Recreating (and advancing) pk’s censored domains: Macroinformation.org & Knatz.com / Personal / Chat / Favorites / Art /
My kid painted that? Marvelous Marla painted that. I’ve heard of Marla Olmstead, last night was my first watching of the documentary on her. Complex subject, art: complex girl, family, market …history. I’ll scribble this and that but let me get straight to the wrinkle that irked me into launching this blab: it has to do with the complexity of the fine art market more than anything specific to do with Marla or this doc:
The documentary brings up the subject of the uneasy truce between modern art and the art market. What makes a Jackson Pollock painting great can be explained, but not to anyone not at ease with abstract expressionism, Pollock paintings, Pollock prices … art, physics, fractals … Just say to someone who does know what fractals are, Look at Pollock, fractal! and let the companion take it from there. One you see it, if you hadn’t already, no price is too high. The first Pollock I ever saw was Autumn Rhythm in the Met, 1958, ’60. Jezz, it grabbed me: and I wouldn’t hear of fractals for another twenty-five years! I was writing them though! Especially after 1982, ’83: still a few years before the fractal book got written: I bought it in Fort Lauderdale, out by the ‘Glades, mid-’80s.
Notice, people whom Harvard would not hire to explain what “art” means, don’t hesitate to pass judgment on what is art, what isn’t … to set prices, to be indignant … Does the same moron who accepts Rafael or Rembrandt as “art” but slams the door against Pollock, deKooning, Rothko believe themselves qualified to dictate prices at a Van Gogh auction? Do they interject their opinions at Ford board meetings, setting the prices for trucks?
Furthermore: 60 Minutes covered Marla’s paintings, made a big issue of whether or not Marla had any assistance or interference in painting. It was hinted strongly that her father gave her pushes, shoves, guidance. Can’t prove he didn’t, but so what? What does that have to do with the quality of the work? Leonardo had people assisting around his studio, of course he could have heard somebody urge him to do thus and so with the Mona Lisa … No matter what was said should it affect wither the Mona Lisa, at auction, should open and five hundred million? or a billion point five?
Here’s something obvious: the father provided big canvas for her to paint on. Bigger canvas than you could expect a three year old to stretch and gesso for herself. Complex source, complex market. What right did 60 Minutes have to sabotage that family?
Also, the family was justifying her $250,000 in earnings from her paintings as in her college fund: why should this neat artist want to go to college? what college would be worthy of her tuition?
Now, angle in something genuinely fraudulent: Wolfgang Beltracchi’s work. He forged “original” Max Ernst. Say a real Ernst of a given size might autction for $80,000. $20,000,000, I don’t know. However much, why should the Baltracchi auction also for a good price? $40,000 anyway. Why not for more than the real Ernst: the fake is also a work of art: an original however much a fraud.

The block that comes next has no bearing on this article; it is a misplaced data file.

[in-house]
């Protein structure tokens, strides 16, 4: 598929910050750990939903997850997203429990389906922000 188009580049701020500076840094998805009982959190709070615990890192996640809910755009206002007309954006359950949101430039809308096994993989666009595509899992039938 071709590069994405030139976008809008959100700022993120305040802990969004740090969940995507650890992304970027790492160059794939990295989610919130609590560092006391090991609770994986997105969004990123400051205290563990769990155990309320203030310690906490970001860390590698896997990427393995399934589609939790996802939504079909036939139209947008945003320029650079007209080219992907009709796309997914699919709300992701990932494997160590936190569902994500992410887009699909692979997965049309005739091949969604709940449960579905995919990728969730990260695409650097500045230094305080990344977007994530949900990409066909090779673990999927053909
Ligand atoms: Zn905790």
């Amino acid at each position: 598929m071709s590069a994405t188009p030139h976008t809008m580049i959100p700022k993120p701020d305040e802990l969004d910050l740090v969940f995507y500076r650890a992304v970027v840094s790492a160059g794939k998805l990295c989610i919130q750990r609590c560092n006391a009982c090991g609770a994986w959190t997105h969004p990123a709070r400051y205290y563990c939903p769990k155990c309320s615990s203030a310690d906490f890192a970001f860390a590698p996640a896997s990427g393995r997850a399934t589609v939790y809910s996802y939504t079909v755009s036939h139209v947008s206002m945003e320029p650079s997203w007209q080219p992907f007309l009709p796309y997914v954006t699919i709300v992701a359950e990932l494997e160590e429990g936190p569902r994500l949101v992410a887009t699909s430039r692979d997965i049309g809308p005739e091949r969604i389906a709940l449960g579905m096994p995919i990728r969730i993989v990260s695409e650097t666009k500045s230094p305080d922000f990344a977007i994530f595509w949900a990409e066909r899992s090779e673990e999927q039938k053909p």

It wouldn’t embarrass me to sell a Beltracci Ernst for $40,000.
Understand, I’ve been in one or another form of art business since 1958 when I sold pre-Colombian pottery. In 1974 I was selling multiple serigraphs for $600, $1,200 … By 1979 I had Vickrey lithographs for $750. I would proudly have sold a Marla Olmstead for “$10,000”, or $25,000: yes, working through her local guy, the photo realist. I’d proudly sell it whether the father had given her hints or not. And the painting of Marla’s that 60 Minutes insulted? That should sell for $100,000!
I repeat: I once said to Will Barnet, the great Will Barnet, as we were strolling up Madison Avenue, 1974. I said, Any work of art has three values: 1) there’s the value that creating it created for the artist: that may be incommunicable. 2) there’s the value it might generate in the owner on buying it. & 3) there’s the market value, what you can sell it for: and the three values have
nothing to do with each other!
Will said, That’s profound. He agreed, in scope and detail.
Consider the case where Dali walks into his studio, shows an assistant something he’s scribbled on a cocktail napkin, says to the assistant, I want this in teak, 30 x 40, and varnished … Dali goes out for a drink, comes back, sees the assignment completed, signs it … Is it a Dali? Of course it is.
I repeat further, I once watercolored a Cuca Romley etching. She told me she’d do the clouds and the meadow, I could do all else since I was doing such a good job, far better than she or I had expected. It would up I did 80% of that particular graphic; but it was still 100% Cuca Romley. It didn’t matter what the assistant had done.
Now: what if the museium is looking for a Leonard actuallly painted by Giuseppi? Well maybe the Giuseppi Leonardo should be worth more than the plain Leonardo. It depends on that day’s / year’s / century’s market.
Imagine an artist in Napoleon’s France who does etchings that he sells for ten francs. Now imagine Napoleon spilling cognac on one! That particular etching the artist tries to peddle for twenty francs: spilled on by Napoleon.